Leopards, including Snow Leopards, Clouded Leopards, Amur Leopards, and Spotted Leopards, are all under threat from poaching and illegal trade.
Of these, the Snow Leopard Panthera uncia is one of the most vulnerable to extinction, with approximately only 4,000 left in the wild and a range that has been significantly eroded by human encroachment and climate change. Leopard skins and body parts continue to enter the illegal wildlife trade in Asia, where they are still prized as symbols of wealth and status as well as for use in various traditional remedies.
of Snow Leopards occurs in China, Mongolia, Pakistan, India and Tajikistan
Snow Leopards are thought to remain in the wild
Critically Endangered Amur Leopards are thought to remain in the wild
leopards were estimated to have been trafficked in India between 2001–2010
Our analysis confirms the alarming scale of illegal killing of leopards, particularly Snow Leopards, and should be seen as a wake-up call to ramp up transboundary counter measures and commitmentsJames Compton, Senior Director – Asia Pacific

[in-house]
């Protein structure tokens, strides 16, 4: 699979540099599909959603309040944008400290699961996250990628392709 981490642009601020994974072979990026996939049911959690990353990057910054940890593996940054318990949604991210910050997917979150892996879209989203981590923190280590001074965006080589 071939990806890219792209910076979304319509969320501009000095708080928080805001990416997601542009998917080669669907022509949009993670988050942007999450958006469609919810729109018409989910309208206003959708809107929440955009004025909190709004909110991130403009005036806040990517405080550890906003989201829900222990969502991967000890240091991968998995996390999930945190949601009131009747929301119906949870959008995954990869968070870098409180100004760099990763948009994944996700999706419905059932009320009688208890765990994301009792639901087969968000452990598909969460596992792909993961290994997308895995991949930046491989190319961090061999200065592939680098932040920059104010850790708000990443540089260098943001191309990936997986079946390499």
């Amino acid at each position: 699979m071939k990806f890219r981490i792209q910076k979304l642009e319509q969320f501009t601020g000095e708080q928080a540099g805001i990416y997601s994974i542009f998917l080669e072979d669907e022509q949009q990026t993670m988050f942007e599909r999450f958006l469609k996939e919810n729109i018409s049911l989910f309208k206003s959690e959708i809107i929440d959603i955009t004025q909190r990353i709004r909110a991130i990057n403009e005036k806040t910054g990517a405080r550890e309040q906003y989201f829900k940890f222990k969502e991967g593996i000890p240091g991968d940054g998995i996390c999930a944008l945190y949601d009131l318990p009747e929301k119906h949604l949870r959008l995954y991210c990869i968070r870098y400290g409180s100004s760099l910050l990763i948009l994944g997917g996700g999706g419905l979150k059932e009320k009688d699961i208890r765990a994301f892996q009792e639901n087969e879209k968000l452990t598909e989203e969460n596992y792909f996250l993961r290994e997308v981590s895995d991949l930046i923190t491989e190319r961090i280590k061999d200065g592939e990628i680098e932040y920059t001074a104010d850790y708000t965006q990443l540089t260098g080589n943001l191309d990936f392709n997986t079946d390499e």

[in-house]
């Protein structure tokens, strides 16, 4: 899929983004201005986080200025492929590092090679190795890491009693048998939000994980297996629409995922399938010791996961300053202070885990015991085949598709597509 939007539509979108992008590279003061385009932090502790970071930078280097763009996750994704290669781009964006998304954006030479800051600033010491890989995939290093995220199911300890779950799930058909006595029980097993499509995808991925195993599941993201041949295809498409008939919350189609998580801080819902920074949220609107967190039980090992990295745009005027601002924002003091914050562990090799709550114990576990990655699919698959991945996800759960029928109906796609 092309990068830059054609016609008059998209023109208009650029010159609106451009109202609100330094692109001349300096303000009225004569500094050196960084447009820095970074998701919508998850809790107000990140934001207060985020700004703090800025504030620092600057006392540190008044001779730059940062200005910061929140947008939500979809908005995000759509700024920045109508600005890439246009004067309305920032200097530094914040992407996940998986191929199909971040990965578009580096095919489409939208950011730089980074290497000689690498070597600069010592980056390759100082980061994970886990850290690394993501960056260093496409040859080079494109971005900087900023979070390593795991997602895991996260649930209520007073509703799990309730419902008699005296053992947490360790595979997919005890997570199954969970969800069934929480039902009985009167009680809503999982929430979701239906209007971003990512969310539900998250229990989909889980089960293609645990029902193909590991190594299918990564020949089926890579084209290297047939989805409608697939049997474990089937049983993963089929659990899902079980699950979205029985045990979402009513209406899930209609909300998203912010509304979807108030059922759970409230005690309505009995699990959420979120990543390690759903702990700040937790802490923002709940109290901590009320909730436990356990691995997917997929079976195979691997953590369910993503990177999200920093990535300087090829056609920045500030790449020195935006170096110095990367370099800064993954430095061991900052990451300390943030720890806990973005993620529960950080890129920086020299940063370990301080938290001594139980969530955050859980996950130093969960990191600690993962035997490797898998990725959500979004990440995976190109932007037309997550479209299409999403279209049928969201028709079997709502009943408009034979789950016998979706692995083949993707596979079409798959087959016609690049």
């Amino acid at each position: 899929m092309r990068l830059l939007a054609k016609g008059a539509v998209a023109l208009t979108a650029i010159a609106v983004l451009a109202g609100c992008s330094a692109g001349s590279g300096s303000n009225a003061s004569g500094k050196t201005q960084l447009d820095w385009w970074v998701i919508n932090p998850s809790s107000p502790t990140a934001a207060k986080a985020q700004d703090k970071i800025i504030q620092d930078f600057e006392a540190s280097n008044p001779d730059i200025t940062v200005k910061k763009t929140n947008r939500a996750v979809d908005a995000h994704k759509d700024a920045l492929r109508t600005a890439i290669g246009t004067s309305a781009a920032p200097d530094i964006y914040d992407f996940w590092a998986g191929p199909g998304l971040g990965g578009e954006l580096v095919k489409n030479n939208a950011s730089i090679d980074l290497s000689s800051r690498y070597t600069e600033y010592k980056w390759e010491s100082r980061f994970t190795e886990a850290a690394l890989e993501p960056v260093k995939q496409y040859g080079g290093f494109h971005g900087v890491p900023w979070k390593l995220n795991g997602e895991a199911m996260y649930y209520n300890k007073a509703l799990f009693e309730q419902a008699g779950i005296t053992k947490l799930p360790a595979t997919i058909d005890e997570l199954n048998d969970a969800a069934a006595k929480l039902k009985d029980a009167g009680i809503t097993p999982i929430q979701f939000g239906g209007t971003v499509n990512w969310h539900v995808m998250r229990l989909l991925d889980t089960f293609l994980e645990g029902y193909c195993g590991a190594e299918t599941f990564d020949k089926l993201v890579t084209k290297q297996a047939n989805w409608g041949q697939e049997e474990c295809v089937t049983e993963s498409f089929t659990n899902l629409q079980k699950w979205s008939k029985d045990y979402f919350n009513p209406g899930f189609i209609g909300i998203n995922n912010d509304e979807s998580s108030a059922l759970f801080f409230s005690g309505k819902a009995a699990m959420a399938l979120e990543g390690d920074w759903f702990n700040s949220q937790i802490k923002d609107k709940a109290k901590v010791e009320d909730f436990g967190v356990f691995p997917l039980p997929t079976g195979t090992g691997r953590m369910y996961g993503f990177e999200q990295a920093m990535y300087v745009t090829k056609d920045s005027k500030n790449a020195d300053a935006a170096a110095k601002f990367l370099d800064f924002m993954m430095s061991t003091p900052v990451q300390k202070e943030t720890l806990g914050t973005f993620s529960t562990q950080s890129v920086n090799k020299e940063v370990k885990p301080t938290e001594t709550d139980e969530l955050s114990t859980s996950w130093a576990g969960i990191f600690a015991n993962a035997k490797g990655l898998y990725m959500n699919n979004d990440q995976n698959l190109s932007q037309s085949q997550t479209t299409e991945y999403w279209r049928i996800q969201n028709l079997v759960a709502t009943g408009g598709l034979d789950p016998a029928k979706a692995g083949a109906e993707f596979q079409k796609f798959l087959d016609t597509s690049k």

explore our latest analysis and investigations into leopard poaching and illegal trade
Changing attitudes, knowledge and consumer behaviour is a crucial element in the fight to save endangered wildlife. We're currently implementing Social and Behavioural Change Communications initiatives in Asian countries/territories to address consumer consumption.
Various projects combating wildlife crime in source and destination countries are working to protect leopards from poaching and illegal trade, both physical and online. Find out more about how we're working to keep leopard numbers up.
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